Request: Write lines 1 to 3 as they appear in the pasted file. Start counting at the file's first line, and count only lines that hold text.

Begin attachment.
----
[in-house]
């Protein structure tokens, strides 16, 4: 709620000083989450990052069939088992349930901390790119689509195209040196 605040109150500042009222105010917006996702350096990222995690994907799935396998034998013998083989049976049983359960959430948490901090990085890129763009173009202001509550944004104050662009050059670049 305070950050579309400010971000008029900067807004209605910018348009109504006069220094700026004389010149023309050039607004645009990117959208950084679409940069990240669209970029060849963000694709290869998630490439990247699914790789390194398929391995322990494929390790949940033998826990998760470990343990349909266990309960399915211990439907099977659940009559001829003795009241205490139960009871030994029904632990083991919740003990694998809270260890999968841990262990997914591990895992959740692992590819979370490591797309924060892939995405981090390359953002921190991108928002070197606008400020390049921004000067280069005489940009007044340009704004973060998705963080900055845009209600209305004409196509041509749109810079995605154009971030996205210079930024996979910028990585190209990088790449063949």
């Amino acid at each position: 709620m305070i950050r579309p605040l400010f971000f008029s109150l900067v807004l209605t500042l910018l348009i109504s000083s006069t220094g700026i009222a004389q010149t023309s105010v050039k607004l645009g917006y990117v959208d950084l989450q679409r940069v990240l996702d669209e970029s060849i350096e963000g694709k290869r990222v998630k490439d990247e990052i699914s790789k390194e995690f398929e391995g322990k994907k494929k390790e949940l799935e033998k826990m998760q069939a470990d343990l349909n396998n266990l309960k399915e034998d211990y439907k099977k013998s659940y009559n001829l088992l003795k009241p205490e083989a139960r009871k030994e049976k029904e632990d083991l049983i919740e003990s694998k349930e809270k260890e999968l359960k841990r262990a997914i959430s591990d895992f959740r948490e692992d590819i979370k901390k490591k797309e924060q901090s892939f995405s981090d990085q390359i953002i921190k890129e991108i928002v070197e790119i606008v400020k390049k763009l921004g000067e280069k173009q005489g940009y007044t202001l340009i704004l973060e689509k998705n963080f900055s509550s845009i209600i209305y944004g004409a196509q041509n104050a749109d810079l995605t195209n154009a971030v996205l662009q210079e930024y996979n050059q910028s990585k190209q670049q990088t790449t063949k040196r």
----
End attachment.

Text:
[in-house]
């Protein structure tokens, strides 16, 4: 709620000083989450990052069939088992349930901390790119689509195209040196 605040109150500042009222105010917006996702350096990222995690994907799935396998034998013998083989049976049983359960959430948490901090990085890129763009173009202001509550944004104050662009050059670049 305070950050579309400010971000008029900067807004209605910018348009109504006069220094700026004389010149023309050039607004645009990117959208950084679409940069990240669209970029060849963000694709290869998630490439990247699914790789390194398929391995322990494929390790949940033998826990998760470990343990349909266990309960399915211990439907099977659940009559001829003795009241205490139960009871030994029904632990083991919740003990694998809270260890999968841990262990997914591990895992959740692992590819979370490591797309924060892939995405981090390359953002921190991108928002070197606008400020390049921004000067280069005489940009007044340009704004973060998705963080900055845009209600209305004409196509041509749109810079995605154009971030996205210079930024996979910028990585190209990088790449063949």
């Amino acid at each position: 709620m305070i950050r579309p605040l400010f971000f008029s109150l900067v807004l209605t500042l910018l348009i109504s000083s006069t220094g700026i009222a004389q010149t023309s105010v050039k607004l645009g917006y990117v959208d950084l989450q679409r940069v990240l996702d669209e970029s060849i350096e963000g694709k290869r990222v998630k490439d990247e990052i699914s790789k390194e995690f398929e391995g322990k994907k494929k390790e949940l799935e033998k826990m998760q069939a470990d343990l349909n396998n266990l309960k399915e034998d211990y439907k099977k013998s659940y009559n001829l088992l003795k009241p205490e083989a139960r009871k030994e049976k029904e632990d083991l049983i919740e003990s694998k349930e809270k260890e999968l359960k841990r262990a997914i959430s591990d895992f959740r948490e692992d590819i979370k901390k490591k797309e924060q901090s892939f995405s981090d990085q390359i953002i921190k890129e991108i928002v070197e790119i606008v400020k390049k763009l921004g000067e280069k173009q005489g940009y007044t202001l340009i704004l973060e689509k998705n963080f900055s509550s845009i209600i209305y944004g004409a196509q041509n104050a749109d810079l995605t195209n154009a971030v996205l662009q210079e930024y996979n050059q910028s990585k190209q670049q990088t790449t063949k040196r």